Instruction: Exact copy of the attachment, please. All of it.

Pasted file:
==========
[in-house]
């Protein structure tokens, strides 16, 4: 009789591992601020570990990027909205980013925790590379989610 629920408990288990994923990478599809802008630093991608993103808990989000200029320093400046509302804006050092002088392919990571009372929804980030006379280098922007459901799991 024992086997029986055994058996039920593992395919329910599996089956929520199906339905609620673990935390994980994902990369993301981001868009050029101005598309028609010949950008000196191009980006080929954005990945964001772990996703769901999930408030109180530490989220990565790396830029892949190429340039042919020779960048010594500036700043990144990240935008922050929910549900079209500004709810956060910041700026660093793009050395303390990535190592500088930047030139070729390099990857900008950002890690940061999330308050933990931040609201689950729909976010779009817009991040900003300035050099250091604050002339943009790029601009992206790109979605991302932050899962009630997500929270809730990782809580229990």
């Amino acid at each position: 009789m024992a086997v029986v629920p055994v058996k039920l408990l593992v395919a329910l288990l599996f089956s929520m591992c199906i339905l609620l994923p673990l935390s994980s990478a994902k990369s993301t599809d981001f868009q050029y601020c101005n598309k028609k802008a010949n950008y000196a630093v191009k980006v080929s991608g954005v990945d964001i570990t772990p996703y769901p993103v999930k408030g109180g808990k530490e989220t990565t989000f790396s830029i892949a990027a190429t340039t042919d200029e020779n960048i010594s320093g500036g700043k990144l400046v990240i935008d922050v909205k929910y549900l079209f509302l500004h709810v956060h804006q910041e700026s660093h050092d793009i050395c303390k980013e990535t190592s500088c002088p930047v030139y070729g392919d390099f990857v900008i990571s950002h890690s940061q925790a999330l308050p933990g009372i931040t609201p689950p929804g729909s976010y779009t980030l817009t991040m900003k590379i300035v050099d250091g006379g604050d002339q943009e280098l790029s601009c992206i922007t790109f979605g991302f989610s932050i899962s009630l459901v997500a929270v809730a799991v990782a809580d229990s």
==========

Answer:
[in-house]
């Protein structure tokens, strides 16, 4: 009789591992601020570990990027909205980013925790590379989610 629920408990288990994923990478599809802008630093991608993103808990989000200029320093400046509302804006050092002088392919990571009372929804980030006379280098922007459901799991 024992086997029986055994058996039920593992395919329910599996089956929520199906339905609620673990935390994980994902990369993301981001868009050029101005598309028609010949950008000196191009980006080929954005990945964001772990996703769901999930408030109180530490989220990565790396830029892949190429340039042919020779960048010594500036700043990144990240935008922050929910549900079209500004709810956060910041700026660093793009050395303390990535190592500088930047030139070729390099990857900008950002890690940061999330308050933990931040609201689950729909976010779009817009991040900003300035050099250091604050002339943009790029601009992206790109979605991302932050899962009630997500929270809730990782809580229990």
């Amino acid at each position: 009789m024992a086997v029986v629920p055994v058996k039920l408990l593992v395919a329910l288990l599996f089956s929520m591992c199906i339905l609620l994923p673990l935390s994980s990478a994902k990369s993301t599809d981001f868009q050029y601020c101005n598309k028609k802008a010949n950008y000196a630093v191009k980006v080929s991608g954005v990945d964001i570990t772990p996703y769901p993103v999930k408030g109180g808990k530490e989220t990565t989000f790396s830029i892949a990027a190429t340039t042919d200029e020779n960048i010594s320093g500036g700043k990144l400046v990240i935008d922050v909205k929910y549900l079209f509302l500004h709810v956060h804006q910041e700026s660093h050092d793009i050395c303390k980013e990535t190592s500088c002088p930047v030139y070729g392919d390099f990857v900008i990571s950002h890690s940061q925790a999330l308050p933990g009372i931040t609201p689950p929804g729909s976010y779009t980030l817009t991040m900003k590379i300035v050099d250091g006379g604050d002339q943009e280098l790029s601009c992206i922007t790109f979605g991302f989610s932050i899962s009630l459901v997500a929270v809730a799991v990782a809580d229990s």